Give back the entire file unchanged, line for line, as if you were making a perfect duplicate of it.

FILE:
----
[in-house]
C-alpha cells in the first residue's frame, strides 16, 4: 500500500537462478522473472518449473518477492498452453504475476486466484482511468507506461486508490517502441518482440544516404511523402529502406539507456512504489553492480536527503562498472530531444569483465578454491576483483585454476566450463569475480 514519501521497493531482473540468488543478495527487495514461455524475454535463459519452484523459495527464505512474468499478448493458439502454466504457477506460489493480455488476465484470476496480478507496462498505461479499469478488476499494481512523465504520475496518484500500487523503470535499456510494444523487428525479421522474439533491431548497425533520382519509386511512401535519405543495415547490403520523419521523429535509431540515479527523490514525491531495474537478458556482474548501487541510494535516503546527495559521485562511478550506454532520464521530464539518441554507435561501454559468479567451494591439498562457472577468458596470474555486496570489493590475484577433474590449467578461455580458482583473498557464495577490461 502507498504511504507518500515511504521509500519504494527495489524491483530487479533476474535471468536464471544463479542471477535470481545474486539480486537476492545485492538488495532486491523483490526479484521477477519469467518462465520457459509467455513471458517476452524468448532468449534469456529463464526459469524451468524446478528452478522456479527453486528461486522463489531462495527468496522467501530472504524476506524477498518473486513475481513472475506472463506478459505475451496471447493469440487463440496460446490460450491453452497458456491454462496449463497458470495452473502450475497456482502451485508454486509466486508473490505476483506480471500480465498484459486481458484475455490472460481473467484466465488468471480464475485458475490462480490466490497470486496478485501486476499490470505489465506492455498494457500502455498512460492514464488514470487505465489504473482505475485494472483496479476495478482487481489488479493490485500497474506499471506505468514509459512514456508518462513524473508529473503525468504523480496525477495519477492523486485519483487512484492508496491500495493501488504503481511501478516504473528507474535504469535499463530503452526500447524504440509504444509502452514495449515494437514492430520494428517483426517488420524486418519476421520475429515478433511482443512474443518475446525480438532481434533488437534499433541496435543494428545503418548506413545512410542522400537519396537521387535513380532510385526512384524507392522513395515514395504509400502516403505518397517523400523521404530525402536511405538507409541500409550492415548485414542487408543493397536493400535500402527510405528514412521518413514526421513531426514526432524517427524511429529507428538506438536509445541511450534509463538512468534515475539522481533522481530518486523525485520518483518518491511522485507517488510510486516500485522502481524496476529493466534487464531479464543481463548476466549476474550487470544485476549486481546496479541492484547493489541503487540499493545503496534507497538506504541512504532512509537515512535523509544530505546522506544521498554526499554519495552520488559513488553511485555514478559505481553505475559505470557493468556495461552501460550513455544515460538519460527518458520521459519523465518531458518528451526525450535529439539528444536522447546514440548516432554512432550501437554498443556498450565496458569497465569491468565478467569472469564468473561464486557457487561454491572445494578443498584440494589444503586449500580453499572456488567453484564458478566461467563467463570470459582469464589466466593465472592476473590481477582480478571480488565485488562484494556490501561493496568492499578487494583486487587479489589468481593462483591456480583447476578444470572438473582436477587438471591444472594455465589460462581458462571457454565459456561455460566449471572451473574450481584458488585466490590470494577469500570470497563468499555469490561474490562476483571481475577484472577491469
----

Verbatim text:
[in-house]
C-alpha cells in the first residue's frame, strides 16, 4: 500500500537462478522473472518449473518477492498452453504475476486466484482511468507506461486508490517502441518482440544516404511523402529502406539507456512504489553492480536527503562498472530531444569483465578454491576483483585454476566450463569475480 514519501521497493531482473540468488543478495527487495514461455524475454535463459519452484523459495527464505512474468499478448493458439502454466504457477506460489493480455488476465484470476496480478507496462498505461479499469478488476499494481512523465504520475496518484500500487523503470535499456510494444523487428525479421522474439533491431548497425533520382519509386511512401535519405543495415547490403520523419521523429535509431540515479527523490514525491531495474537478458556482474548501487541510494535516503546527495559521485562511478550506454532520464521530464539518441554507435561501454559468479567451494591439498562457472577468458596470474555486496570489493590475484577433474590449467578461455580458482583473498557464495577490461 502507498504511504507518500515511504521509500519504494527495489524491483530487479533476474535471468536464471544463479542471477535470481545474486539480486537476492545485492538488495532486491523483490526479484521477477519469467518462465520457459509467455513471458517476452524468448532468449534469456529463464526459469524451468524446478528452478522456479527453486528461486522463489531462495527468496522467501530472504524476506524477498518473486513475481513472475506472463506478459505475451496471447493469440487463440496460446490460450491453452497458456491454462496449463497458470495452473502450475497456482502451485508454486509466486508473490505476483506480471500480465498484459486481458484475455490472460481473467484466465488468471480464475485458475490462480490466490497470486496478485501486476499490470505489465506492455498494457500502455498512460492514464488514470487505465489504473482505475485494472483496479476495478482487481489488479493490485500497474506499471506505468514509459512514456508518462513524473508529473503525468504523480496525477495519477492523486485519483487512484492508496491500495493501488504503481511501478516504473528507474535504469535499463530503452526500447524504440509504444509502452514495449515494437514492430520494428517483426517488420524486418519476421520475429515478433511482443512474443518475446525480438532481434533488437534499433541496435543494428545503418548506413545512410542522400537519396537521387535513380532510385526512384524507392522513395515514395504509400502516403505518397517523400523521404530525402536511405538507409541500409550492415548485414542487408543493397536493400535500402527510405528514412521518413514526421513531426514526432524517427524511429529507428538506438536509445541511450534509463538512468534515475539522481533522481530518486523525485520518483518518491511522485507517488510510486516500485522502481524496476529493466534487464531479464543481463548476466549476474550487470544485476549486481546496479541492484547493489541503487540499493545503496534507497538506504541512504532512509537515512535523509544530505546522506544521498554526499554519495552520488559513488553511485555514478559505481553505475559505470557493468556495461552501460550513455544515460538519460527518458520521459519523465518531458518528451526525450535529439539528444536522447546514440548516432554512432550501437554498443556498450565496458569497465569491468565478467569472469564468473561464486557457487561454491572445494578443498584440494589444503586449500580453499572456488567453484564458478566461467563467463570470459582469464589466466593465472592476473590481477582480478571480488565485488562484494556490501561493496568492499578487494583486487587479489589468481593462483591456480583447476578444470572438473582436477587438471591444472594455465589460462581458462571457454565459456561455460566449471572451473574450481584458488585466490590470494577469500570470497563468499555469490561474490562476483571481475577484472577491469